‘Hallo, George,’ I said again.
Kathleen had started to haggle with the stall-owner, in her old way, over the price of the jade ring. George continued to stare at me, his big mouth slightly parted so that I could see a wide slit of red lips and white teeth between the fair grassy growths of beard and mustache.
‘My God!’ he said.
‘What’s the matter/’ said Kathleen.
‘Hallo, George!’ I said again, quite loud this time and cheerfully.
‘Look!’ said George. ‘Look who’s there, over beside the fruit stall.’
Kathleen looked but didn’t see.
‘Who is it?’ she said impatiently.
‘It’s Needle,’ he said. ‘She said “Hallo, George”.’
‘Needle,’ said Kathleen. ‘Who do you mean? You don’t mean our old friend Needle who—‘
‘Yes. There she is. My God!’
He looked very ill, although when I had said ‘Hallo, George’ I had spoken friendly enough.
‘I don’t see anyone faintly resembling poor Needle,’ said Kathleen looking at him. She was worried.
George pointed straight at me. ‘Look there. I tell you that is Needle.’
‘You’re ill George. Heavens, you must be seeing things. Come on home. Needle isn’t there. You know as well as I do, Needle is dead.’
And so, here is the second premise. Needle is now a ghost. We don’t learn how Needle dies until what I count as the eighth vignette, when Needle dies on a haystack, paralleling the opening of the story where she receives her identity. I won’t reveal right now how she dies, so if I’ve enticed you to read this story go and find it. I’ll reveal it in Part 2.
I do want to conclude Part 1 with some observations from the first two vignettes. I’ll just number them as I randomly list them. (1) It is interesting that Needle’s defining moment occurs on a haystack, her climatic death will take place on a haystack, and George’s beard in that second vignette is described as “grassy growths.” (2) The needle which pricks her finger and draws blood suggests both a sexual activity and an initiation, a breaking of the hymen. (3) It is interesting that Needle is considered and indeed considers herself lucky, despite her gruesome fate. (4) The crowded open market setting of Portobello Road seems to allude to Dante’s Divine Comedy, especially when Dante the character first enters Hell and sees all the souls in Limbo carrying about as if they had never died. There he utters, “I had not thought death had undone so many,” the very words later borrowed by T. S. Eliot in his great poem, “The Wasteland.” As far as we know, Needle is the only dead person in the crowd. (5) The use of the word “mooching” in that first sentence of the second vignette is rather interesting. Unless there’s some local slang I’m missing, mooching means to take without paying, to sponge. One of Needle’s self-acknowledged sins we see later is that she sponged off people, especially Skinny, to live a care-free irresponsible life.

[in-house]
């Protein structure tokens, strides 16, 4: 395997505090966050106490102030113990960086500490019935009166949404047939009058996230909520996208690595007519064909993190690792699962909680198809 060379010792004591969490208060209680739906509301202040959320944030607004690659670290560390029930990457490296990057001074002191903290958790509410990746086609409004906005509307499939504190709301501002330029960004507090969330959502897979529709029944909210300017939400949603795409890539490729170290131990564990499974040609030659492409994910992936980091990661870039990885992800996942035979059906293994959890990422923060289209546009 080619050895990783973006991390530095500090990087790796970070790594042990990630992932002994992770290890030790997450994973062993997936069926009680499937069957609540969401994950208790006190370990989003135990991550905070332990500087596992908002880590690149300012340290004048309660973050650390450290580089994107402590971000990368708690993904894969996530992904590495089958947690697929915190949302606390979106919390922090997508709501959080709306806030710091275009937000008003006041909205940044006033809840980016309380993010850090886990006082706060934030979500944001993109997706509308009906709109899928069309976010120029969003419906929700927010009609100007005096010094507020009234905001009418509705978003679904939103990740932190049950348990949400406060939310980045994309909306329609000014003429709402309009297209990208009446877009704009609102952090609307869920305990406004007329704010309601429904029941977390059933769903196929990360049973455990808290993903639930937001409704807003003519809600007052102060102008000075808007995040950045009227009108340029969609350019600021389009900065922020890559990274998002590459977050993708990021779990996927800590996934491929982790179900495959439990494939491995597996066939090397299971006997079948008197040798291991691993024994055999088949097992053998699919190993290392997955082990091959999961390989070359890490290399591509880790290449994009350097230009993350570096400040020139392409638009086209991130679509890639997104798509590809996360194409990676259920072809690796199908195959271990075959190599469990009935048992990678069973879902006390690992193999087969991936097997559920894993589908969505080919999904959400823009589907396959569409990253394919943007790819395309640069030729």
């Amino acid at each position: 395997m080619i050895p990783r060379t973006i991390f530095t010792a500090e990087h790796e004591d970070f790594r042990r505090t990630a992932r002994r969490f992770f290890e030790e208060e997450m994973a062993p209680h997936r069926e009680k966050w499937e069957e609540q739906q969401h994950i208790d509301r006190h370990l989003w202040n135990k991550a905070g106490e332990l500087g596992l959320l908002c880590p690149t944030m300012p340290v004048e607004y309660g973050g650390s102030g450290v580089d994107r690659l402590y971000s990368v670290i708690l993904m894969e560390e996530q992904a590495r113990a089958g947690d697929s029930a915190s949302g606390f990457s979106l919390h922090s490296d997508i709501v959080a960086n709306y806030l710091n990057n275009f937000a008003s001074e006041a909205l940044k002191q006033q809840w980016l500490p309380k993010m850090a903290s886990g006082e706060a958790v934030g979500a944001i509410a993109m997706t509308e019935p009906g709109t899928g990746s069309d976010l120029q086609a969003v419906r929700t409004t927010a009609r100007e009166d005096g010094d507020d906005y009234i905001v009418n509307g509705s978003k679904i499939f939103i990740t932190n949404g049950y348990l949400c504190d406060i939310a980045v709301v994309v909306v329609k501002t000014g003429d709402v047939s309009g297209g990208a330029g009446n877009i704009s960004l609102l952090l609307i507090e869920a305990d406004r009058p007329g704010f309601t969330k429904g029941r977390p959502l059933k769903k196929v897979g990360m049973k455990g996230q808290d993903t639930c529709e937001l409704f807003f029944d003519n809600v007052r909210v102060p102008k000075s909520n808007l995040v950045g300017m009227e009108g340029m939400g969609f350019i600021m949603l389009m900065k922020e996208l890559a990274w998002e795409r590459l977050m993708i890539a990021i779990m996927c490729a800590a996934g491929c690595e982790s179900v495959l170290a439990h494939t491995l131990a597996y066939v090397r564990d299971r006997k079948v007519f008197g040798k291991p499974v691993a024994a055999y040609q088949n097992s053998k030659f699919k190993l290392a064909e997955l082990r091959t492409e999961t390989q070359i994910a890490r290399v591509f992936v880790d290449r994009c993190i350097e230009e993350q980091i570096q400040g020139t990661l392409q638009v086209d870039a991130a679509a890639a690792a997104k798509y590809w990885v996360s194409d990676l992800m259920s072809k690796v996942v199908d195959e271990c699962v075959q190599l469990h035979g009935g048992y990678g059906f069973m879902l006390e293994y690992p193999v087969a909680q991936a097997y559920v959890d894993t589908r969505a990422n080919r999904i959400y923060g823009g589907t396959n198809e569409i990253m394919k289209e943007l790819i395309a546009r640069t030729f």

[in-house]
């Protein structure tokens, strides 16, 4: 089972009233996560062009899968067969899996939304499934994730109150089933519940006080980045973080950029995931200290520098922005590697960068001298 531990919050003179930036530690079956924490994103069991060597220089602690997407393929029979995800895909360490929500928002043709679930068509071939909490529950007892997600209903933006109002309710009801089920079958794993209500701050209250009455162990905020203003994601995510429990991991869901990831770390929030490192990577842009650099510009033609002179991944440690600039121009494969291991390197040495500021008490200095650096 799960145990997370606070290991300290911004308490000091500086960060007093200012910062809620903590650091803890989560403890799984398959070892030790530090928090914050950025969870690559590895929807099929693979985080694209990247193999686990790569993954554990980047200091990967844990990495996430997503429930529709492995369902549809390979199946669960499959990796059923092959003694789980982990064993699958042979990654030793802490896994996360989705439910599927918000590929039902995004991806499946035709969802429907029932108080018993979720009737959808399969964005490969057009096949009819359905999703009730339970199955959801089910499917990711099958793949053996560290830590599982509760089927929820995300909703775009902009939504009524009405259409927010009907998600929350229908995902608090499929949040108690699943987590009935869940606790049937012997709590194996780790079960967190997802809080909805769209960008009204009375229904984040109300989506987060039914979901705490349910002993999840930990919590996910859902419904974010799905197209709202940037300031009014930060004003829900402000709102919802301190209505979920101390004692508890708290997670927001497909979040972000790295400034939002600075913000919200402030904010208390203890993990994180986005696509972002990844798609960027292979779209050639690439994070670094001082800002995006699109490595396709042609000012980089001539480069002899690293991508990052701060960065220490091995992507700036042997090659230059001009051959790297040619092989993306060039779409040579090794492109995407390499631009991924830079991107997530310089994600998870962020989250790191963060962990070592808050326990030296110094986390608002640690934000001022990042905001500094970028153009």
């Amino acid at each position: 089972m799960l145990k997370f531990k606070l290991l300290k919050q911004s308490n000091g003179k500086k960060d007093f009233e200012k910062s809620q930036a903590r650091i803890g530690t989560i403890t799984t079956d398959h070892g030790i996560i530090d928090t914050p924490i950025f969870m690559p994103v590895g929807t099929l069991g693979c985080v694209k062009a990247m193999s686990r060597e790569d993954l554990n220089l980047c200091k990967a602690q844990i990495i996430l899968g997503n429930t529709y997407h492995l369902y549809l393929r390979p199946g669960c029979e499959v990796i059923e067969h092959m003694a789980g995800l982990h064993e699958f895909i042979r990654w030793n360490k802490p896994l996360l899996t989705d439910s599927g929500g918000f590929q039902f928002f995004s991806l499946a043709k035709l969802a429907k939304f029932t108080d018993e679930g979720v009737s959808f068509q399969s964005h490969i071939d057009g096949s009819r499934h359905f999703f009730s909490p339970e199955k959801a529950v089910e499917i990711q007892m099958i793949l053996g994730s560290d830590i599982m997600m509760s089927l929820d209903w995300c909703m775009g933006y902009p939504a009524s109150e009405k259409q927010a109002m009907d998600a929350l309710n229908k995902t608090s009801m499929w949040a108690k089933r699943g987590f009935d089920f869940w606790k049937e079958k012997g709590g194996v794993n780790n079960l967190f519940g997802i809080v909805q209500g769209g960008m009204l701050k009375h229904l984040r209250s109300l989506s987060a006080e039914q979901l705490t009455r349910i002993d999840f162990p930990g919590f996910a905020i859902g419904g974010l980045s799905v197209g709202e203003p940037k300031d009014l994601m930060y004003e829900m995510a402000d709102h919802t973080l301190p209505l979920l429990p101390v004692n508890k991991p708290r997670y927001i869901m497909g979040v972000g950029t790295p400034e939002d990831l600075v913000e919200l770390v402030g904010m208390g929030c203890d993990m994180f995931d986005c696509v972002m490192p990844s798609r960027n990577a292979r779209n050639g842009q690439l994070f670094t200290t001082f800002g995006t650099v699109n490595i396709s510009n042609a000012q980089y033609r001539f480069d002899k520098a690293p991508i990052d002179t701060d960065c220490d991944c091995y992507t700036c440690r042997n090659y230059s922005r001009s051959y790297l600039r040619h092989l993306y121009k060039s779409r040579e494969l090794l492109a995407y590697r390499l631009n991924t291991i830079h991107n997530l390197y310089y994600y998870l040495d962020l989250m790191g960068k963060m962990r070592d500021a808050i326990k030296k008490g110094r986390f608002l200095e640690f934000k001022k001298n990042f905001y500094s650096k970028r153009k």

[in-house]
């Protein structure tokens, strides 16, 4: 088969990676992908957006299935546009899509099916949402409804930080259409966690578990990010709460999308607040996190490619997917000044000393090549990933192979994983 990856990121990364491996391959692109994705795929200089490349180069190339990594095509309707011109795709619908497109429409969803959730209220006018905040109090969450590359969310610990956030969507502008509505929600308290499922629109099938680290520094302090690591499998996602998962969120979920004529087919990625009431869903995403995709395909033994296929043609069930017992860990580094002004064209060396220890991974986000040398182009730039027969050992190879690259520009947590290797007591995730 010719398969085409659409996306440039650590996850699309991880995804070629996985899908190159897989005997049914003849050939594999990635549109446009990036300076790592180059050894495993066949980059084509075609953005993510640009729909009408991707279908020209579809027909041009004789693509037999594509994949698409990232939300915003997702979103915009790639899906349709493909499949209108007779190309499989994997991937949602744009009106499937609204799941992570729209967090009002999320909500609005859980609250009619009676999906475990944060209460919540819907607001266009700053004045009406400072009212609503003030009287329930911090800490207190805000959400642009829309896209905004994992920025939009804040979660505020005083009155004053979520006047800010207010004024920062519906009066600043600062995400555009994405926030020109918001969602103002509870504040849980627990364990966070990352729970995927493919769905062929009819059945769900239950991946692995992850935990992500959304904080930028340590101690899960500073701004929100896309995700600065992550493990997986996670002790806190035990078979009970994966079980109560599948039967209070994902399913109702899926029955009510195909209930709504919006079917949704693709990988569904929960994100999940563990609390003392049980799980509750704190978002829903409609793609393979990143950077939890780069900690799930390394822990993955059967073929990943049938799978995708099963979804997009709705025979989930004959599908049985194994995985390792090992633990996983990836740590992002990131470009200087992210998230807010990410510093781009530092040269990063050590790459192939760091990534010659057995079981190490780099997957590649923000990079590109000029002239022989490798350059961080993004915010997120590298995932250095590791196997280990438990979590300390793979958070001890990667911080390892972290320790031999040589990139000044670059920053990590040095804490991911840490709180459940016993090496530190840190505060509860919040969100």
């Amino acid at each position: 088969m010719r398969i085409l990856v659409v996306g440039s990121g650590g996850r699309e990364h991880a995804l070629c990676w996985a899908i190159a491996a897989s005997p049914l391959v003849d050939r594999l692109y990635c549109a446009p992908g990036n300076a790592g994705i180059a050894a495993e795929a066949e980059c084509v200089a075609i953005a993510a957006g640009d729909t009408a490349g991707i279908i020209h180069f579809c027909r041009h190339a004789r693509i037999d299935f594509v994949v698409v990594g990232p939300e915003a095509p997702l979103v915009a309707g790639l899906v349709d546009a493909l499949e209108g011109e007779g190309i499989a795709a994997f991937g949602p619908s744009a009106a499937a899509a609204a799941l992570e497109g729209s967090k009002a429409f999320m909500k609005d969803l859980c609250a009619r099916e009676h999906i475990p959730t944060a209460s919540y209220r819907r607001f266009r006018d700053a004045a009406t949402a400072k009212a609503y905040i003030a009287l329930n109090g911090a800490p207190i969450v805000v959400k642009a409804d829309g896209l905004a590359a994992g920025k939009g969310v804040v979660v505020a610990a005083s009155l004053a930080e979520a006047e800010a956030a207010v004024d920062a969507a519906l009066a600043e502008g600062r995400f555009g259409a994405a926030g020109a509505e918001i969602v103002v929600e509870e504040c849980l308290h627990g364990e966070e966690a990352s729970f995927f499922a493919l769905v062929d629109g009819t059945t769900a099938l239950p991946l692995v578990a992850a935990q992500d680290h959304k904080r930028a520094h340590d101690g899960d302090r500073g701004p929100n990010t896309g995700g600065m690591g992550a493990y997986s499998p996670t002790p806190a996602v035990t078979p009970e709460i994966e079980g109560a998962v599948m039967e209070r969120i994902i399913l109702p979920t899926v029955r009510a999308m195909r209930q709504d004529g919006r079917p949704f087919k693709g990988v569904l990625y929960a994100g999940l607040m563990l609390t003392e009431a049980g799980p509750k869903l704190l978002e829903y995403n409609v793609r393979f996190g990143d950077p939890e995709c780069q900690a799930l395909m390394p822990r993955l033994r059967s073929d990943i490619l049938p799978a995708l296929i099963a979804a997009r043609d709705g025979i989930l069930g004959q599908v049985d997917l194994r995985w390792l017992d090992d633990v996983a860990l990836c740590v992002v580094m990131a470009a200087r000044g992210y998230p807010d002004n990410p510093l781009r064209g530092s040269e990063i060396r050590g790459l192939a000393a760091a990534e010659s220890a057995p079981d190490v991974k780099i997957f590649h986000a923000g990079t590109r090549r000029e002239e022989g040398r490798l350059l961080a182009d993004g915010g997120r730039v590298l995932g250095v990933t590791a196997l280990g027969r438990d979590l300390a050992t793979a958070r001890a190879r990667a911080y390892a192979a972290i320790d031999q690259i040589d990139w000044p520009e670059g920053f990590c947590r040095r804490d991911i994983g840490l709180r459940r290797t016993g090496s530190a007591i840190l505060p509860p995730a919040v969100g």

With that I’ll leave you with a video clip of someone filming Portobello Road as he walks it and speaks to people.